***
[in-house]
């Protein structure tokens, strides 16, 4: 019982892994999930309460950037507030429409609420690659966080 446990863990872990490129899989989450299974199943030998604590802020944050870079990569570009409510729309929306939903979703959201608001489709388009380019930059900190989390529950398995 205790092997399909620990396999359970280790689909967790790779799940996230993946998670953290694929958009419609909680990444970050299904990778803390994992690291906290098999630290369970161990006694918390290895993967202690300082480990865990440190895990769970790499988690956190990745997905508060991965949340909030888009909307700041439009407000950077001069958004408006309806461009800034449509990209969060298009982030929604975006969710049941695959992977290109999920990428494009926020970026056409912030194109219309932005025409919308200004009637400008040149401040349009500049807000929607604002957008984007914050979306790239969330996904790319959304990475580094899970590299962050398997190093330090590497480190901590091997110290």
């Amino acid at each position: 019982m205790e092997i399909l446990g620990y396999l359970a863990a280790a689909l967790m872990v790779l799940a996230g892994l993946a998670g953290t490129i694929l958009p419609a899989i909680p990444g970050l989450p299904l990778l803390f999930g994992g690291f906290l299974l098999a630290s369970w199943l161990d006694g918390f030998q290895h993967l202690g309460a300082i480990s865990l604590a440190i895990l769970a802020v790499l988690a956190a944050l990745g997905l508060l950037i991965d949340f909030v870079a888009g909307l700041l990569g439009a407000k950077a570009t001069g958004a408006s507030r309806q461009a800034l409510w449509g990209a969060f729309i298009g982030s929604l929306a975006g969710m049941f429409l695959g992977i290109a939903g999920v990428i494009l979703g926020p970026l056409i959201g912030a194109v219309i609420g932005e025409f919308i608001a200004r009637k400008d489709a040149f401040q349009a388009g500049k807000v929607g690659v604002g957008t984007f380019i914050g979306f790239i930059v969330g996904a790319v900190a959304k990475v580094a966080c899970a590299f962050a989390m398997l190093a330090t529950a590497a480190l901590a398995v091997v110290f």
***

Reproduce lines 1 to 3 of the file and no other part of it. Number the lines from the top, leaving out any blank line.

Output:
[in-house]
């Protein structure tokens, strides 16, 4: 019982892994999930309460950037507030429409609420690659966080 446990863990872990490129899989989450299974199943030998604590802020944050870079990569570009409510729309929306939903979703959201608001489709388009380019930059900190989390529950398995 205790092997399909620990396999359970280790689909967790790779799940996230993946998670953290694929958009419609909680990444970050299904990778803390994992690291906290098999630290369970161990006694918390290895993967202690300082480990865990440190895990769970790499988690956190990745997905508060991965949340909030888009909307700041439009407000950077001069958004408006309806461009800034449509990209969060298009982030929604975006969710049941695959992977290109999920990428494009926020970026056409912030194109219309932005025409919308200004009637400008040149401040349009500049807000929607604002957008984007914050979306790239969330996904790319959304990475580094899970590299962050398997190093330090590497480190901590091997110290």
């Amino acid at each position: 019982m205790e092997i399909l446990g620990y396999l359970a863990a280790a689909l967790m872990v790779l799940a996230g892994l993946a998670g953290t490129i694929l958009p419609a899989i909680p990444g970050l989450p299904l990778l803390f999930g994992g690291f906290l299974l098999a630290s369970w199943l161990d006694g918390f030998q290895h993967l202690g309460a300082i480990s865990l604590a440190i895990l769970a802020v790499l988690a956190a944050l990745g997905l508060l950037i991965d949340f909030v870079a888009g909307l700041l990569g439009a407000k950077a570009t001069g958004a408006s507030r309806q461009a800034l409510w449509g990209a969060f729309i298009g982030s929604l929306a975006g969710m049941f429409l695959g992977i290109a939903g999920v990428i494009l979703g926020p970026l056409i959201g912030a194109v219309i609420g932005e025409f919308i608001a200004r009637k400008d489709a040149f401040q349009a388009g500049k807000v929607g690659v604002g957008t984007f380019i914050g979306f790239i930059v969330g996904a790319v900190a959304k990475v580094a966080c899970a590299f962050a989390m398997l190093a330090t529950a590497a480190l901590a398995v091997v110290f």